2. A few years ago, I was privileged to be among the chief clergy for a Solemn High Pontifical Mass in the Old Latin Form at the Basilica here in D.C. The liturgy was quite complicated, to be sure. We rehearsed the day before and as the rehearsal drew to a close I said to whole crew of clergy and servers, “OK, tomorrow during the Mass, don’t forget to worship God!” We all laughed because it is possible to get so wrapped up in thinking about what is next, and about what I have to do, that we forget to pray! The next day, I told God that no matter what, I was here to worship Him. I am grateful that He gave me a true spirit of recollection at that Mass. I did mix up a minor detail, but in the end, I experienced God and did not forget to worship Him. Success! Thank you, Lord!
  3. The Mass is underway in a typical Catholic parish. Something remarkable is about to happen: the Lord Jesus is going to speak through the deacon, who ascends the pulpit to proclaim the Gospel. Yes, that’s right, Jesus Himself will announce the Gospel to us. As the deacon introduces the Gospel, all are standing out of respect. And five hundred pairs of eyes are riveted … on the deacon? No! Many eyes are in fact riveted on the missalette. Halfway through the Gospel, the Church is filled with the sound of hundreds of people turning the pages of their missalettes (with one or two dropping them in the process). Sadly, most lose the experience of the proclamation of God’s Word with their heads buried in a missalette. They may as well have read it on their own. I know, some will argue that this helps them understand the reading better. But the Liturgy is meant to be experienced as a communal hearing of the Word proclaimed.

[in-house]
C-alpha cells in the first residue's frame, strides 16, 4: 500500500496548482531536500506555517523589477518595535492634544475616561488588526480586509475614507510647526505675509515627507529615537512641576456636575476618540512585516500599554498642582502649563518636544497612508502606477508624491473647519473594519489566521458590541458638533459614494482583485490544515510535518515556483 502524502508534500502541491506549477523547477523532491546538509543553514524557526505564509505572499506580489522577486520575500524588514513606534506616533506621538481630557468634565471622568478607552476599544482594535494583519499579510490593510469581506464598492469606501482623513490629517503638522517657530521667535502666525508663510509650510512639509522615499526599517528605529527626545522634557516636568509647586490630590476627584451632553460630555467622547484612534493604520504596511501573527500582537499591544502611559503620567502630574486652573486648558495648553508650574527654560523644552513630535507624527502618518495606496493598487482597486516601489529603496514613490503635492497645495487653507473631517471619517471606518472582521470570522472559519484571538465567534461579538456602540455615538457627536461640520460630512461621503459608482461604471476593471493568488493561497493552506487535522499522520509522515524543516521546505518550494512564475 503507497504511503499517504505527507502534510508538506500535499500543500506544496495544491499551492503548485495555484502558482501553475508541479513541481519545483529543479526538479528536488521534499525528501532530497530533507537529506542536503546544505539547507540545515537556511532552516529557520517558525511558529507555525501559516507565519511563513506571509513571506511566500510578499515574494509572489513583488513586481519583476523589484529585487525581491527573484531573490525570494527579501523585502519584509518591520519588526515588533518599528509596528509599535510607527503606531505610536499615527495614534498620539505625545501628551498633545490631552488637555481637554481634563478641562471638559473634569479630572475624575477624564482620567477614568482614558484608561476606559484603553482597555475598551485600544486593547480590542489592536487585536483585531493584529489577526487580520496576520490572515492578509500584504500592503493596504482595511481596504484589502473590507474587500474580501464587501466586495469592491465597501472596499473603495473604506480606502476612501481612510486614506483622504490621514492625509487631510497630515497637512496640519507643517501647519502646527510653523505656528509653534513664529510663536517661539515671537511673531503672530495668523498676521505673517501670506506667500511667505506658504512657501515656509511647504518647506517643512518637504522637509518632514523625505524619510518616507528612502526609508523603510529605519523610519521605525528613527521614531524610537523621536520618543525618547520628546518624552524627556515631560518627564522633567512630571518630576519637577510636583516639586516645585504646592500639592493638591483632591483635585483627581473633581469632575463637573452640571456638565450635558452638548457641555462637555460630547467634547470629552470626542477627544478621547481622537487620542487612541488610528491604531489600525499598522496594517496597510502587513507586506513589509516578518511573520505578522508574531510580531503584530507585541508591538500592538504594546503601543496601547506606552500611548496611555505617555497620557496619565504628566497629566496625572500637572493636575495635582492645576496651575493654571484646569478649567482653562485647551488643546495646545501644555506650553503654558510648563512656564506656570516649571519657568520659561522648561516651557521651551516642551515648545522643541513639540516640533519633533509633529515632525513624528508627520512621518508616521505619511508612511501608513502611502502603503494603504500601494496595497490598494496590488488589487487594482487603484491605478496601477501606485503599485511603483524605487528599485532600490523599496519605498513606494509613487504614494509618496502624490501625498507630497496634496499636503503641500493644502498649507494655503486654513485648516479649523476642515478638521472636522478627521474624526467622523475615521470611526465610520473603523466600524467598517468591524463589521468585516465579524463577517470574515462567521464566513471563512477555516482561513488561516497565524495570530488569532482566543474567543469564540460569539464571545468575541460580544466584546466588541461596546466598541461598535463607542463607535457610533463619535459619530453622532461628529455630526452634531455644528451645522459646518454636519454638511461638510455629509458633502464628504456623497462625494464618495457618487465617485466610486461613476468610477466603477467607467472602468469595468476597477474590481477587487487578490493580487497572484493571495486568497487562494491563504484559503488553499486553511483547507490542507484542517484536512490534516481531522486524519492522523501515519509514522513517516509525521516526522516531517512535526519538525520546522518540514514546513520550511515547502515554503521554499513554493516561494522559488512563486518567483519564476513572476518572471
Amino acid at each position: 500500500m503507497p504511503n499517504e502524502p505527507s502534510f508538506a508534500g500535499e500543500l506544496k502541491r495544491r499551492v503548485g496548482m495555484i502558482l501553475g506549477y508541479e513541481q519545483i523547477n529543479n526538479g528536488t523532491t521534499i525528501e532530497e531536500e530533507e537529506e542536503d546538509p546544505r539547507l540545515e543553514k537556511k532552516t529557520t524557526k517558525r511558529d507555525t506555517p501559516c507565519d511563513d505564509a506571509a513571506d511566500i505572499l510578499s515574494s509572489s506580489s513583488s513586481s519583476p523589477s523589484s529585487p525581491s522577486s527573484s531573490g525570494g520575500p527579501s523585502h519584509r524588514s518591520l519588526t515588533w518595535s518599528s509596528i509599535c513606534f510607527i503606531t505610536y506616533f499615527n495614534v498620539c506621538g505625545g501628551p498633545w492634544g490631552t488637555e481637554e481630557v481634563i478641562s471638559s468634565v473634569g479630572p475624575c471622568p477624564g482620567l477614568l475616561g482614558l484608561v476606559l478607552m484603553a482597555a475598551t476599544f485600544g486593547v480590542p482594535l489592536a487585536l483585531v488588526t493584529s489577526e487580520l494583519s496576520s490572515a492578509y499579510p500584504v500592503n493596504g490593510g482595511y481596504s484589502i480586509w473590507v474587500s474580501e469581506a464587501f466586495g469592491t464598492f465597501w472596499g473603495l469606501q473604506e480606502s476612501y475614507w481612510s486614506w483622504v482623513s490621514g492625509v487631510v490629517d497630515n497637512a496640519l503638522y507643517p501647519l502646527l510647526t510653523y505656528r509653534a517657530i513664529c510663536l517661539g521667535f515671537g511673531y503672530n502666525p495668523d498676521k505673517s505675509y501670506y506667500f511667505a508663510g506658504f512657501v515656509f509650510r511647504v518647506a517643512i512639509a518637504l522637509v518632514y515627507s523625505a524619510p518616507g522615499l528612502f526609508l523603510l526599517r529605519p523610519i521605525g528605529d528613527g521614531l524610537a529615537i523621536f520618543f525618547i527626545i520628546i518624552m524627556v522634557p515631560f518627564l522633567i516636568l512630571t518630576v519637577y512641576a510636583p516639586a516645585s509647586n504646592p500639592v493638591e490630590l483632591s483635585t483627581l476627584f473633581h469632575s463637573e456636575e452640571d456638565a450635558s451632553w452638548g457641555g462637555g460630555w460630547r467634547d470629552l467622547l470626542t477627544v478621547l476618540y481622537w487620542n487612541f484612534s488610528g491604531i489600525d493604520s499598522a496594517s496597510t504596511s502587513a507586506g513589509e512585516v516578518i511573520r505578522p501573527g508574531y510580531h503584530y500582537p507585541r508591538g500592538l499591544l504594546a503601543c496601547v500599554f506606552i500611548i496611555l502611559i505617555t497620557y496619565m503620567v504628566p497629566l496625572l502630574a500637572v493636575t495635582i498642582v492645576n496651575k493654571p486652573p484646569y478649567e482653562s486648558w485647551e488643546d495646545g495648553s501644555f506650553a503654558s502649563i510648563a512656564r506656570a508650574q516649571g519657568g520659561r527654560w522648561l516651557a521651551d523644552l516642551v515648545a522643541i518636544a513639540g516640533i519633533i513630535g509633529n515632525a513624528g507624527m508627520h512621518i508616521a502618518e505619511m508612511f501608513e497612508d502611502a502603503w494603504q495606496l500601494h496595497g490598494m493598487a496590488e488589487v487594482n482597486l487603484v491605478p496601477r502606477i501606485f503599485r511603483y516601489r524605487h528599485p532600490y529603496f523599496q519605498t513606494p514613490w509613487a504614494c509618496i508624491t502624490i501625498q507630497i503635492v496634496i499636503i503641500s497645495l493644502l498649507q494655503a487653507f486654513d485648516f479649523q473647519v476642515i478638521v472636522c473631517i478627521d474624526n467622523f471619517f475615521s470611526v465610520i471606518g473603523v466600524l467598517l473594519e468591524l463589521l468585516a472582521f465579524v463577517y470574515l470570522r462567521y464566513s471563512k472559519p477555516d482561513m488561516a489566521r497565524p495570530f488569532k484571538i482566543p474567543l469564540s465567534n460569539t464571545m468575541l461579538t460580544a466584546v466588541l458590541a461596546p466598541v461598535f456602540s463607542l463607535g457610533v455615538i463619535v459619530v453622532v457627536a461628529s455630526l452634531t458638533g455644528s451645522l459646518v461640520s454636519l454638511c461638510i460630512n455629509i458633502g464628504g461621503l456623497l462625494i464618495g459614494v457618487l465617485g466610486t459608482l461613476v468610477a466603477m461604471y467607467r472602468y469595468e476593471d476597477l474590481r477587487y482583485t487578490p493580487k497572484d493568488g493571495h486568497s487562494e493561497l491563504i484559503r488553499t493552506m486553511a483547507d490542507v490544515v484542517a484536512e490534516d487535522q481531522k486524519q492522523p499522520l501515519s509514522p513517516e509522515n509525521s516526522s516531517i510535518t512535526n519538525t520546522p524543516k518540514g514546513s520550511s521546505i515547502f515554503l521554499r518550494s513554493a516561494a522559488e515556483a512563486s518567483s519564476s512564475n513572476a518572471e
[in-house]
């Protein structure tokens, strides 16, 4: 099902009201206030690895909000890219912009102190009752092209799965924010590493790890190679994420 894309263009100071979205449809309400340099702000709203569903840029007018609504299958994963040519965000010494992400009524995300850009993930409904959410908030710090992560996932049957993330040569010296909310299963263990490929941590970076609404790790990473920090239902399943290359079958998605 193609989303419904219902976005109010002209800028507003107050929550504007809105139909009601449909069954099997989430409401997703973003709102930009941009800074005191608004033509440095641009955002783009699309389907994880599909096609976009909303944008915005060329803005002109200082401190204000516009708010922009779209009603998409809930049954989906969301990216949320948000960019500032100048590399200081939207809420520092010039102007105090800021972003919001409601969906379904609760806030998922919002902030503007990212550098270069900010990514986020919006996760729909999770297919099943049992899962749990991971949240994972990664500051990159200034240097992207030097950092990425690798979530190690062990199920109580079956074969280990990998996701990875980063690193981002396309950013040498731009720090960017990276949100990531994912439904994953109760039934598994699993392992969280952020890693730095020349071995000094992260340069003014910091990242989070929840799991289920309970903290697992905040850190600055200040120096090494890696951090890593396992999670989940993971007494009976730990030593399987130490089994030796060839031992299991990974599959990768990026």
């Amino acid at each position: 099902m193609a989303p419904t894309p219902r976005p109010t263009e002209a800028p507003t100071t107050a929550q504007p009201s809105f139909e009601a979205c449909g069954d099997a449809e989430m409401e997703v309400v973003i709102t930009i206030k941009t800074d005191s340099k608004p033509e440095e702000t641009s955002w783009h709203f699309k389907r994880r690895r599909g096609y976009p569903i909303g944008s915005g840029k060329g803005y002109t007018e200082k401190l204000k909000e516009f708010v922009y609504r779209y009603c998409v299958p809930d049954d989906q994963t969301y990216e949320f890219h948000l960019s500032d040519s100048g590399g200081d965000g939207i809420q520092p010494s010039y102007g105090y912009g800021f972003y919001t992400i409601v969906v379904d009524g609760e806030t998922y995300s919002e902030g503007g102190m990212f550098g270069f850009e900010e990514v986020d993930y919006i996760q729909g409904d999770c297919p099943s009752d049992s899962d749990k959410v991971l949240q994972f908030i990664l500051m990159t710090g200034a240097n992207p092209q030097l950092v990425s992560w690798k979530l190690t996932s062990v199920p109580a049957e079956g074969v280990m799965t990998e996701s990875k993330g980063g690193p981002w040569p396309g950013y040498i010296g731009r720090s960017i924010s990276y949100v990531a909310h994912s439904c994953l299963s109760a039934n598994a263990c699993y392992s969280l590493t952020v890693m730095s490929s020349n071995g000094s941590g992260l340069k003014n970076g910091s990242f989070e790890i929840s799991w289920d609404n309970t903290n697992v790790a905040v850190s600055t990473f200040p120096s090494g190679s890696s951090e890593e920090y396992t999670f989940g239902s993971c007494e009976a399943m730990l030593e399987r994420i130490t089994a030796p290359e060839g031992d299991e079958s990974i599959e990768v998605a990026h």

4. I celebrate a good number of Wedding Masses in the Old Latin Form. Some years ago, a couple prepared a very elaborate booklet so that people could follow along and understand every detail of the Old Latin Mass. Of itself, it was a valuable resource. They asked me if, prior to Mass, I would briefly describe the booklet and how to use it. I went ahead and did so, but concluded my brief tour of the book by saying, “This is a very nice book and will surely make a great memento of today’s wedding. But if you want my advice, put it aside now and just experience a very beautiful Mass with all its mystery. If you have your head in a book you may miss it and forget to pray. Later on you can read it and study what you have experienced.” In other words, “Don’t think … Look!”
  5. In the ancient Church, the catechumens were initiated into the “Mysteries” (the Sacraments of Initiation) with very little prior instruction as to what would happen. They had surely been catechized in the fundamental teachings of the faith, but the actual details of the celebration of the Sacraments were not disclosed. They were Sacred Mysteries and the disciplina arcanis (the discipline of the secret) was observed. Hence, they simply experienced these things and were instructed as to their deeper meaning in the weeks that followed (in a process known as mystagogia). Hence, experience preceded analysis, understanding, and learning. And the very grace of the experience and the Sacraments provided the foundation for that understanding.